Woodstock At 40: The Sights, The Sounds, The Stories
Woodstock At 40: The Sights, The Sounds, The Stories

Like so many things during the latter '60s, some say if you remember Woodstock, you probably weren't there.

That may be true. And, of course, there are generations now who were too young to attend the legendary Woodstock Music & Art Fair -- or weren't even born yet. Fortunately, each decade's anniversary tends to bring with it a new batch of Woodstock-related product to help re-create the festival experience without the rain, mud, overflowing port-a-johns or Wavy Gravy screeching in your ear (brown acid is, of course, optional).

Woodstock's 40th anniversary has opened the coffers again with perhaps the most insightful and intriguing releases yet (but no Guitar Hero or Rock Band Woodstock edition. Yet.). Here's a quick overview of what's available...

THE SIGHTS

* A newly refurbished edition of the "Woodstock: 3 Days of Peace and Music" director's cut expands the original documentary -- which won the Academy Award for Best Documentary Feature and was assistant directed by Martin Scorsese -- with two additional hours of performance footage, including groups such as Creedence Clearwater Revival who weren't in the theatrical release. It also includes new interviews with festival principals and artists, as well as a spotlight on The Museum at Bethel Woods. A Woodstock 40th Anniversary Ultimate Collector's Edition also includes memorabilia such as ticket replicas and comes packaged in a fringed suede box.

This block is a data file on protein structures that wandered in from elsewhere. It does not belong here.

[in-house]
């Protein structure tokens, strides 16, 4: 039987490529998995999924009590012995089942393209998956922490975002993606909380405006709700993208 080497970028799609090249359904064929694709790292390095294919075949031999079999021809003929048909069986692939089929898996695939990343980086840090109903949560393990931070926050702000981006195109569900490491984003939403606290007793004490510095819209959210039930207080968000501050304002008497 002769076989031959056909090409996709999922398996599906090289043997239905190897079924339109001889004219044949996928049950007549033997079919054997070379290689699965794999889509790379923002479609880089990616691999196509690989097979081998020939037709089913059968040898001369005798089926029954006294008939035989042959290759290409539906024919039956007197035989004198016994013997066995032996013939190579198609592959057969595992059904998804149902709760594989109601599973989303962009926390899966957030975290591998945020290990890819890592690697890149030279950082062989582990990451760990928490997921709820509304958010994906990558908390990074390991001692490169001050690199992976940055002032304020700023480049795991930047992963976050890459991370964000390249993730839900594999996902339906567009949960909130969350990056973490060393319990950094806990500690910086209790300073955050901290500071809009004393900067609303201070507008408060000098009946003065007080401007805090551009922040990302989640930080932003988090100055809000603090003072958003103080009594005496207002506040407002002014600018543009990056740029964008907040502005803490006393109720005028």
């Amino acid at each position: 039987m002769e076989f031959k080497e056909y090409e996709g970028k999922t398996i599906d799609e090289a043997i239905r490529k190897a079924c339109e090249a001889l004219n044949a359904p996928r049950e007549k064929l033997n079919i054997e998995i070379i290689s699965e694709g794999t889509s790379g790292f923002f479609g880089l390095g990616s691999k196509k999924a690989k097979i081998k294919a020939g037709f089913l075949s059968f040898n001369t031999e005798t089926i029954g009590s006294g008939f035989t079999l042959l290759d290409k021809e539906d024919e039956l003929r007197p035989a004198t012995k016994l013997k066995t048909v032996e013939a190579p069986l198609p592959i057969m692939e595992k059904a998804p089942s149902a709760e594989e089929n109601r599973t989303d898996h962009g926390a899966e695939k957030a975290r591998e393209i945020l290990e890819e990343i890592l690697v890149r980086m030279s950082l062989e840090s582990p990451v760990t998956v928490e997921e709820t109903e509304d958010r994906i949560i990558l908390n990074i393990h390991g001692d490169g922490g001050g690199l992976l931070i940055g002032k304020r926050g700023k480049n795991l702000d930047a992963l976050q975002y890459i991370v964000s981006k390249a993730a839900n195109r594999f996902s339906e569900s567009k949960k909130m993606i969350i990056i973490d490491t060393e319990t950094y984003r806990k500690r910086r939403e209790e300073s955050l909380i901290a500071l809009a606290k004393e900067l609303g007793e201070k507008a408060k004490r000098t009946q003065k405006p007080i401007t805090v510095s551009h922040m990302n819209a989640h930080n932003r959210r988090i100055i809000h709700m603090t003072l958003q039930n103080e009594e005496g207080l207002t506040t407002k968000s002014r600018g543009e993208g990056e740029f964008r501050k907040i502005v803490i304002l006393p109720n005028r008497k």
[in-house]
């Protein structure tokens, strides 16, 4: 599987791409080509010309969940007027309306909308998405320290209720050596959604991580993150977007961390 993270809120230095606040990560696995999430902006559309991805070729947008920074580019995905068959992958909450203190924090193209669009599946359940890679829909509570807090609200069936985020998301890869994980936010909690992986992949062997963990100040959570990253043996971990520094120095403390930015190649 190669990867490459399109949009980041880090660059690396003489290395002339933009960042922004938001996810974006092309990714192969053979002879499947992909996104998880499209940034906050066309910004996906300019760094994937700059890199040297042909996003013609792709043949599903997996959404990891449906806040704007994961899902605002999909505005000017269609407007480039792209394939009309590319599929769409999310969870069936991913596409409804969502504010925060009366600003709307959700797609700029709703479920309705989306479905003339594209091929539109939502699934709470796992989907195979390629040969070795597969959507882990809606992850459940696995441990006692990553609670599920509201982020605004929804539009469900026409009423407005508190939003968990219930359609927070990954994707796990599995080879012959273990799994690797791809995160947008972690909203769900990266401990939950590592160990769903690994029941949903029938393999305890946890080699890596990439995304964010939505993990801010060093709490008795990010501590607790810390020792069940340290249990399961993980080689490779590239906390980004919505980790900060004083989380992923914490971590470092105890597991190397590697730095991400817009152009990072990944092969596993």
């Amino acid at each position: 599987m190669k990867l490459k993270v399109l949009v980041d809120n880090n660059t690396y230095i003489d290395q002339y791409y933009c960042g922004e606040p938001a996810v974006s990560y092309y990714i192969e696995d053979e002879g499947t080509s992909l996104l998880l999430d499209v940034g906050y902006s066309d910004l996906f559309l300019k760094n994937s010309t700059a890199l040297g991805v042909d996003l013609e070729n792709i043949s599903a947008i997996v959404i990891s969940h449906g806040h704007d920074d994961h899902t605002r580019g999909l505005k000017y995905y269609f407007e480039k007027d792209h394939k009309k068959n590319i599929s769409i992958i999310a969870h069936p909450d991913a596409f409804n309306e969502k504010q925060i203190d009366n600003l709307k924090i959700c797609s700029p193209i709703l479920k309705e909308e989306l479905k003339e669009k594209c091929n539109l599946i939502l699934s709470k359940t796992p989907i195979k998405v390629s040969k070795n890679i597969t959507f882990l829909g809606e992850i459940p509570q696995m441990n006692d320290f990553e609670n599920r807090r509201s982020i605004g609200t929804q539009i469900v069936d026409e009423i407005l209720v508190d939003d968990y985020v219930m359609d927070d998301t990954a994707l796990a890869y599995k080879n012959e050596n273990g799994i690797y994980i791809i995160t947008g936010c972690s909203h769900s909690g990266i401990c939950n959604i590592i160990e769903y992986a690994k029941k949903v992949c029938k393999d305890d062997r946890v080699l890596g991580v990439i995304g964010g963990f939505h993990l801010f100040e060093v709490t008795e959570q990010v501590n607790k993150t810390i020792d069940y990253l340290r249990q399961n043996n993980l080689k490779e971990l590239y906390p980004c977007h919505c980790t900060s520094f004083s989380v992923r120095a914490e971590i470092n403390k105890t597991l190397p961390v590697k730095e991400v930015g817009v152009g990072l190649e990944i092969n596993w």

* The Barbara Kopple-directed documentary "Woodstock: Now & Then," executive produced by festival organizer MIchael Lang, premiers at 9 p.m. Aug. 14 on VH1 and VH1 Classic and 8 p.m. EST Aug. 17 on the History Channel. The two-hour special features archival footage as well as current interviews with performers and festival attendees and is expected to be released on DVD at a later date.

* On the big screen, director Ang Lee's "Taking Woodstock" opens Aug. 28 and tells the story of Greenwich Village interior designer Elliot Tiber who helps bring the festival to Bethel, N.Y., in an effort to help the sagging economic fortunes of the area -- including his family's El Monaco motel. Demetri Martin stars as Tiber while Eugene Levy portrays the late Max Yasgur's, whose farmland played host to the Woodstock Nation.

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